Probably the main reason my friend Pearlann, she of the numerous Expanded Universe Explains questions, never really got too into the EU herself was because she agreed with George Lucas on one key point: after Return of the Jedi, she felt, the story was over. She was never quite a movie purist; she’s read Dark Lord and Kenobi, for example, and even now is eagerly awaiting Heir to the Jedi—but she never had any problem with the notion that the Empire basically collapsed after Endor and all was right with the galaxy from then on.
While Lucas’ lack on involvement in EU plotting was a major factor for many, that’s probably as close as you could’ve come to an absolute dividing line between pro- and anti-EU fans back in the old days—whether one felt there was anything left to do with the characters after Jedi. In Mike Klimo’s Star Wars Ring Theory essay, which I’ve discussed previously, he details how the six films exist not just chronologically, but as a circle—how the two trilogies both parallel and mirror each other, and the extent to which Jedi even “links up” with The Phantom Menace to create a unified body of themes that begin in one place, evolve either positively or negatively, then return to where they began.
While the essay is very convincing, one can debate just how much of this detail was completely intentional on Lucas’ part—but what can’t be debated is that viewing the films through this lens as opposed to a strictly chronological one doesn’t really lend itself to the whole “expanded universe” thing. To a ring theorist, Star Wars is not unlike a clock; removing a piece would harm the entire structure, and adding extraneous bits and bobs would, too. What was Obi-Wan doing on Tatooine for nineteen years? How did Leia get her bounty hunter disguise? What happened in that nest of gundarks? None of that is relevant, and constructing explanations for them is superfluous at best, because that information isn’t in service to the clock.
And now, here we are at Episode VII: The Force Awakens. If my friend is any indication, those previous reservations about the post-Endor era no longer apply for most people, or at least can we waived if it means getting a bonafide New Movie. But there was a fair point in there—viewed as an objective fictional universe, of course other stuff could happen to Luke, Han, and Leia that would be interesting to see. But viewed as what it really is—a story—what would the new movies be about? What’s the message?
Well, for starters, we must deduce the message of the existing movies. One of the great things about Star Wars is the range of themes it speaks to, but using the ring as our guide, I believe the central point can be boiled down to one word: compassion. On a macro level, this can be seen in the explicit efforts of both the Jedi and the Sith to achieve immortality, which start with Qui-Gon in Menace and culminate in Vader’s sacrifice in Jedi. Anakin doesn’t come back as a ghost just to give the saga one extra happy ending; what the story is saying here is that we live forever only through our love for others, while those who live only for themselves will never escape their own mortality. In a way, the whole saga is like an elaborate retelling of A Christmas Carol, with Anakin as Ebenezer Scrooge; a good man is hardened by the world around him, turns inward for a time, and thanks to outside interference is ultimately reconnected with his younger, better self.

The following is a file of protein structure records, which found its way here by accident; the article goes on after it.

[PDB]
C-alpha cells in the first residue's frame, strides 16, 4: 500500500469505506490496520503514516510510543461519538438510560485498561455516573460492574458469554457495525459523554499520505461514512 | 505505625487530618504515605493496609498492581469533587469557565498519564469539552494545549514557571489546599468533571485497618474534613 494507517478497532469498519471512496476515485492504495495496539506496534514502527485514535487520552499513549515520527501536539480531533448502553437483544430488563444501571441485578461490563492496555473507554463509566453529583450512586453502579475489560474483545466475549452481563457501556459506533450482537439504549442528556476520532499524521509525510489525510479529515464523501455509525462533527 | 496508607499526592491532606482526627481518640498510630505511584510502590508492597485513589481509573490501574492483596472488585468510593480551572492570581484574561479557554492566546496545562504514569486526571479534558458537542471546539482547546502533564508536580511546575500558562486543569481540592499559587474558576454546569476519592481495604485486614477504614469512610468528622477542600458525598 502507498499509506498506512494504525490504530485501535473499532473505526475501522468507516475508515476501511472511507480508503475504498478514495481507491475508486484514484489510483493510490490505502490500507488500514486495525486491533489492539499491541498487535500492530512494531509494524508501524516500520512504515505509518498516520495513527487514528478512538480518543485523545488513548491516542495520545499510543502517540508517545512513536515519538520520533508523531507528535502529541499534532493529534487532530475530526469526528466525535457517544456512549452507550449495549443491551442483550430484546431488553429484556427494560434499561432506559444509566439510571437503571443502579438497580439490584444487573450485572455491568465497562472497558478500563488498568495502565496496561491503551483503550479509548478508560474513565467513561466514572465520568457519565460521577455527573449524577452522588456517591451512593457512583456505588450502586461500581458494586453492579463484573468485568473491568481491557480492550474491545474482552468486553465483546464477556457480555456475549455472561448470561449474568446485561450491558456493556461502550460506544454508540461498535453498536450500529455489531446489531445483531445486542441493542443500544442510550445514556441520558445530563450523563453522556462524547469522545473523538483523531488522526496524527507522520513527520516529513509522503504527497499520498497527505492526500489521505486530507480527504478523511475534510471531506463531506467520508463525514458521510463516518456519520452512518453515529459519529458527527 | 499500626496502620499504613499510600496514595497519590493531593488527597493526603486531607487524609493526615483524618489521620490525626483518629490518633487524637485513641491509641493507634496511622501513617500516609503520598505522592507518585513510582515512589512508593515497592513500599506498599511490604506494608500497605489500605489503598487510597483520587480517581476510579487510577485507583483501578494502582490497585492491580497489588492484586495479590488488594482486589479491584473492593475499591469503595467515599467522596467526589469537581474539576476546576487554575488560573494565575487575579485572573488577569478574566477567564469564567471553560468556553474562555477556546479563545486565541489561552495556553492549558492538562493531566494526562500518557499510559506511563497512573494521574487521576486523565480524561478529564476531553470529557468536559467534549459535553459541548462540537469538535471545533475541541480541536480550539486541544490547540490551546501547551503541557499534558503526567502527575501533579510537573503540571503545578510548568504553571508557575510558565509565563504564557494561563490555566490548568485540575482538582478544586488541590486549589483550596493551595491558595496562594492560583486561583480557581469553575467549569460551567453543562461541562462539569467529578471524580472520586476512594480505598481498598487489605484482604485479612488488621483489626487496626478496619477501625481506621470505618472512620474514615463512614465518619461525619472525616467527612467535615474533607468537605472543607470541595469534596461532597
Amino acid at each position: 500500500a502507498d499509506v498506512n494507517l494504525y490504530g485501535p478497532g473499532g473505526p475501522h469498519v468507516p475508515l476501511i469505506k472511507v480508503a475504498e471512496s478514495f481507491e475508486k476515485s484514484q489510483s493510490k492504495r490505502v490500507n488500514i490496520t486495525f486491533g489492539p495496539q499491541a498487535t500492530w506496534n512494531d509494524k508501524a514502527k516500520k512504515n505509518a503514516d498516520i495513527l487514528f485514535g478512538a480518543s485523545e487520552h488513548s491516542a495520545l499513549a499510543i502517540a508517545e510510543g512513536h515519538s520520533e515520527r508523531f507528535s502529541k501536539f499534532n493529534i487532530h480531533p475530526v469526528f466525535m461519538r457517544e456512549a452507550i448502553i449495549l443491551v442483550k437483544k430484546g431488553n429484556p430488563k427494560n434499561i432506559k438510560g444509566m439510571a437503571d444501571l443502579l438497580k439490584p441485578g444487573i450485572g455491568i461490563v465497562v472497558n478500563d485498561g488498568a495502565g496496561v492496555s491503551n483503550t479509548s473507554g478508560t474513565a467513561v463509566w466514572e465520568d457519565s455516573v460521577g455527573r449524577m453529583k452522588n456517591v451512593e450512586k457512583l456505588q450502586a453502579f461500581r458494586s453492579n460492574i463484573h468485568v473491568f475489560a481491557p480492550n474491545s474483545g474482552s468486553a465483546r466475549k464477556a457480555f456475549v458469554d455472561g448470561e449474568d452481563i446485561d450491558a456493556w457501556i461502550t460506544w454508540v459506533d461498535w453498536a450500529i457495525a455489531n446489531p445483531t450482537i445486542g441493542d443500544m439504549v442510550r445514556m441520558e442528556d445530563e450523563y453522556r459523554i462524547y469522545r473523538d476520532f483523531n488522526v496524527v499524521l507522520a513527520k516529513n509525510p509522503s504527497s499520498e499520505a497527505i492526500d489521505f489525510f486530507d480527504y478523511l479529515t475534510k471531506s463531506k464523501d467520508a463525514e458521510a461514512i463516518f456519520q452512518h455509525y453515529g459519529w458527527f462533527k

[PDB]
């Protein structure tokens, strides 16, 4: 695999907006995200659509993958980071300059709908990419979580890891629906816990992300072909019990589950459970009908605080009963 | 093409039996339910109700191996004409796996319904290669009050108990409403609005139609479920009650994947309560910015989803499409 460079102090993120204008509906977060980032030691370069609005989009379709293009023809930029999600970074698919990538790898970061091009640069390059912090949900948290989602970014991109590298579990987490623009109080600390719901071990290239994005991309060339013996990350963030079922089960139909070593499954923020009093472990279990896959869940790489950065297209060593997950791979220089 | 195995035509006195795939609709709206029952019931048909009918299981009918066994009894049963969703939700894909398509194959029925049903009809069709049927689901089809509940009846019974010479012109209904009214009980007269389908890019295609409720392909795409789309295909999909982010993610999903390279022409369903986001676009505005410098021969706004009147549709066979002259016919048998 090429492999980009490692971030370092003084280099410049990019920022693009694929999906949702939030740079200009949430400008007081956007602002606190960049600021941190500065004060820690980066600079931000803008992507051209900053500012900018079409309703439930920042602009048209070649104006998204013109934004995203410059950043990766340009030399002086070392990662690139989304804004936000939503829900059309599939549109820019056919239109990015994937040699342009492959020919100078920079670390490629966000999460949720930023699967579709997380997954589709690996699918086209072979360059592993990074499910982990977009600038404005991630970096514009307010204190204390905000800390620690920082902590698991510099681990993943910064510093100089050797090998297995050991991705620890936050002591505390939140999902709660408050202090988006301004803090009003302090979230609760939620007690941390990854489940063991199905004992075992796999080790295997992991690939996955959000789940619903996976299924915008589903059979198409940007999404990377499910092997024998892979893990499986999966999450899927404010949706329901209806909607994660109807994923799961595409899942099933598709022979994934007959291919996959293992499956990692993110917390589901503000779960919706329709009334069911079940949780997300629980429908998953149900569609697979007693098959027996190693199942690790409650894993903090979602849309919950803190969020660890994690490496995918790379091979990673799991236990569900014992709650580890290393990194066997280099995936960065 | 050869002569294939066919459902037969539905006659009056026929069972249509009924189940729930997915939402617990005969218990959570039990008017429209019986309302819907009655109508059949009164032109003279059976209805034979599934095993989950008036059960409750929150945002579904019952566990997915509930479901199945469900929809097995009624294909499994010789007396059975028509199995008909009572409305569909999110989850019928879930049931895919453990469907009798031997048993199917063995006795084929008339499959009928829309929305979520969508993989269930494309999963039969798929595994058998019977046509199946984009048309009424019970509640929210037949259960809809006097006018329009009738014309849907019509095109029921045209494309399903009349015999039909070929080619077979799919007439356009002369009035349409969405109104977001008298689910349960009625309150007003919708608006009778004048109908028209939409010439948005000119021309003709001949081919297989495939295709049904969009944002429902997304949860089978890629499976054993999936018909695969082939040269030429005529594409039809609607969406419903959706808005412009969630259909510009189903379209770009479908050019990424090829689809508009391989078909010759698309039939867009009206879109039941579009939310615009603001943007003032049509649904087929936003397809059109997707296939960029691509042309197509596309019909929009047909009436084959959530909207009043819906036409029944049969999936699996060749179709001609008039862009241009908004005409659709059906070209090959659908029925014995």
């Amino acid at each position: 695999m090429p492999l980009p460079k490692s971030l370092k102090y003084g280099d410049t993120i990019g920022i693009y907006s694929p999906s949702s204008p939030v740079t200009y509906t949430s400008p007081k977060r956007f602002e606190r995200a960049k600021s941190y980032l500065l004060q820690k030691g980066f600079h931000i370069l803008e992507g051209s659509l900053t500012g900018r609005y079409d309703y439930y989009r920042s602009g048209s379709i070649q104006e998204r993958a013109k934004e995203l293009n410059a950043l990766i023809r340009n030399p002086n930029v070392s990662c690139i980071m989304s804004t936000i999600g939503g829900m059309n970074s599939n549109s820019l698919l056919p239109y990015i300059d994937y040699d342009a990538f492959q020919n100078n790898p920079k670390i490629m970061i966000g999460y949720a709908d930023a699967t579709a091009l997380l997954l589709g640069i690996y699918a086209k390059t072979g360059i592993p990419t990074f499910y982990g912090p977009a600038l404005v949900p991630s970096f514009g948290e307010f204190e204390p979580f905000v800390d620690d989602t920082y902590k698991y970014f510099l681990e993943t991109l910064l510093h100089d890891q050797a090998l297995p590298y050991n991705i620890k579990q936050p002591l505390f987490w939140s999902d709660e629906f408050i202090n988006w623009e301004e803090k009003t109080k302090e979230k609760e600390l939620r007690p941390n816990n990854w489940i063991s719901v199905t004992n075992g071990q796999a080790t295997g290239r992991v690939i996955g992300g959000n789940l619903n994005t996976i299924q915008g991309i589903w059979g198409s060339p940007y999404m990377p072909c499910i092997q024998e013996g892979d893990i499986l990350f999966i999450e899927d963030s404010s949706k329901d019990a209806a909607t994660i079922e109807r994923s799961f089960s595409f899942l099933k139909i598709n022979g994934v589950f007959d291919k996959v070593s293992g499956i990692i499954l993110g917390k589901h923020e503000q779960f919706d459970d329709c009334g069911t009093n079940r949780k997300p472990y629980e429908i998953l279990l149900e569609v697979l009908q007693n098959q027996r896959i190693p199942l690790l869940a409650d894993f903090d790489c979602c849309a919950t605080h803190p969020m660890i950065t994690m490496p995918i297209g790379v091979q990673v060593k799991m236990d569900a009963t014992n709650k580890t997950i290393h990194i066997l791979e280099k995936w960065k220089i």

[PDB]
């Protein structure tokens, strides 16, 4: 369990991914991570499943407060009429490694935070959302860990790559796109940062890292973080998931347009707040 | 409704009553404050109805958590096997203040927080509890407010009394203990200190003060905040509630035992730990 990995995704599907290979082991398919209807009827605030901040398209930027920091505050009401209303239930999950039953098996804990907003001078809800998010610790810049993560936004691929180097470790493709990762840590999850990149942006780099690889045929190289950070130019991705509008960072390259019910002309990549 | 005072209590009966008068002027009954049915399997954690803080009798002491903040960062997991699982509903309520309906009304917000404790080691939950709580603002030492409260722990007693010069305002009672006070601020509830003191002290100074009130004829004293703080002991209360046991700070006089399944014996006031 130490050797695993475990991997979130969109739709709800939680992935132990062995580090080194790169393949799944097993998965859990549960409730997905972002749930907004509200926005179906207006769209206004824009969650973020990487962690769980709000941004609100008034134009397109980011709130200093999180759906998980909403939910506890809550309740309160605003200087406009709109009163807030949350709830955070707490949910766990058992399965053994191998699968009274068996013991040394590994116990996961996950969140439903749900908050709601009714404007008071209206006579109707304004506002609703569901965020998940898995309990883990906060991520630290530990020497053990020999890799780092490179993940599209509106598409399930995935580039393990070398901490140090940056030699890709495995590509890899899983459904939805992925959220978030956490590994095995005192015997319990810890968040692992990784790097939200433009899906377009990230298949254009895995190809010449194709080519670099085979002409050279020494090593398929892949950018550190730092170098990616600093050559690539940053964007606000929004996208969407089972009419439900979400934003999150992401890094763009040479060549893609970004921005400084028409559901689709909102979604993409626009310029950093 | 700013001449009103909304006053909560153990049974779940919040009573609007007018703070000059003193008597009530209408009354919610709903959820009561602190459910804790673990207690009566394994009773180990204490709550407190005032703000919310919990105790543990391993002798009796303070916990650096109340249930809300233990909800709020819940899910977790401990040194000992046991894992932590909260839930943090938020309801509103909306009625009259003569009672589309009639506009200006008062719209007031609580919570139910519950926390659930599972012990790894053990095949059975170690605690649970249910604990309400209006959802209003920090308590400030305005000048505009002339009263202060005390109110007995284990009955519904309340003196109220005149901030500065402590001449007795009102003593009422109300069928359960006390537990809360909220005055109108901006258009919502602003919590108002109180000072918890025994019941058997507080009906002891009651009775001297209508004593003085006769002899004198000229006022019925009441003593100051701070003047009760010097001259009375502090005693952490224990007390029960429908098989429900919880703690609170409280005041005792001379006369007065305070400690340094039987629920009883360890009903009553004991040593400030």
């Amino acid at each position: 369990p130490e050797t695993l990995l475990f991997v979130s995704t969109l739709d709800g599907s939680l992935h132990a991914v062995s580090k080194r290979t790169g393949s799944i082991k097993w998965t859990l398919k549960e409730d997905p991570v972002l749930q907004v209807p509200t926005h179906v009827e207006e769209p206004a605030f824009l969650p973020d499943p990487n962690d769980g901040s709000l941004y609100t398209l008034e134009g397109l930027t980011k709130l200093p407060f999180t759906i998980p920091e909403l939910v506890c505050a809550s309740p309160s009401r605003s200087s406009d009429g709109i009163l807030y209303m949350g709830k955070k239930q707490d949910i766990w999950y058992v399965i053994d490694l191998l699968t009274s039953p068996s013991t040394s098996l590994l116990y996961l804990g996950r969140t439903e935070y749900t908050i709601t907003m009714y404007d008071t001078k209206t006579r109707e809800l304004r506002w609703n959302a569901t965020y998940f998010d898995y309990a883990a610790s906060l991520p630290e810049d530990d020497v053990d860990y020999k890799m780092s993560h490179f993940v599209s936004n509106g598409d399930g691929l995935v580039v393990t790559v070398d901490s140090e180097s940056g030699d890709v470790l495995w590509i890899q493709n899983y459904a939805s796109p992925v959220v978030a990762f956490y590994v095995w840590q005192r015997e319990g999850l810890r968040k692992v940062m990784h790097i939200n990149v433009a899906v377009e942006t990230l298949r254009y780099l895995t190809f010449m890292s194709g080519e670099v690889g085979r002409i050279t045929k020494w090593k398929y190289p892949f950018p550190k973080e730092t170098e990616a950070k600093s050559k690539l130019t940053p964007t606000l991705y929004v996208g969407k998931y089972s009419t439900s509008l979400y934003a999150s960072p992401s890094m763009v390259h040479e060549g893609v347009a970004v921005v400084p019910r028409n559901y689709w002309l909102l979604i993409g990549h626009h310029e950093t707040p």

That story is indeed over. But the catalyst for Anakin’s rebirth is still around—and in all likelihood will be a major fulcrum of Awakens‘ story. When Luke Skywalker throws his lightsaber aside and refuses to kill his father, that’s not just Luke’s crowning moment—that’s the point. Only this expression of ultimate compassion has the power to bring Anakin back to himself, and the fact that the apotheosis of a series with “Wars” in the title is the two main characters throwing their own lives away out of love for each other cannot be overstated.
Star Wars isn’t about war, it’s about selflessness in a selfish universe. I bought into the Expanded Universe as much as anybody, but its mentality of “yeah, then what happened?” often lost sight of this, and I don’t think it’s a coincidence that the incessant need to keep restaging these sort of “ultimate showdown” moments eventually whittled the Galaxy Far, Far Away into a hard, bleak place with a government and a Jedi Order barely holding themselves together.
There was a way for the “Big Three” EU to tell stories in a more measured form that didn’t retroactively impinge upon the films’ message, but the desire to stay relevant in a dwindling marketplace, amid scores of other novels, eventually led to roughly a decade of one-upmanship in the form of the New Jedi Order, Legacy of the Force, and Fate of the Jedi series (at the same time that much of the best EU ever was coming out in the form of standalone one-to-three-book stories). Each of these series had its merits and shortcomings, but all three of them coming in rapid succession was a lot for the GFFA, and readers, to take, and that the hits have finally stopped coming is perhaps the biggest saving grace of the continuity reboot.
But if the novels of the Big Three’s successor generation were overcome by pressure to live up to the films’ importance, the sequel trilogy will undoubtedly feel all that and more. I have no doubt that Finn, Rey, and Poe are in for a hell of a time, and that like Obi-Wan and Anakin before them, not all of the Big Three will survive to the end of this trilogy. That’s fine, but if the sequels are to truly be of a piece with Episodes I-VI, they can’t settle for “then what happened?” They need to carry forward Luke’s lesson of compassion and love in the face of annihilation, because igniting a lightsaber is not Star Wars to me. Throwing it away is.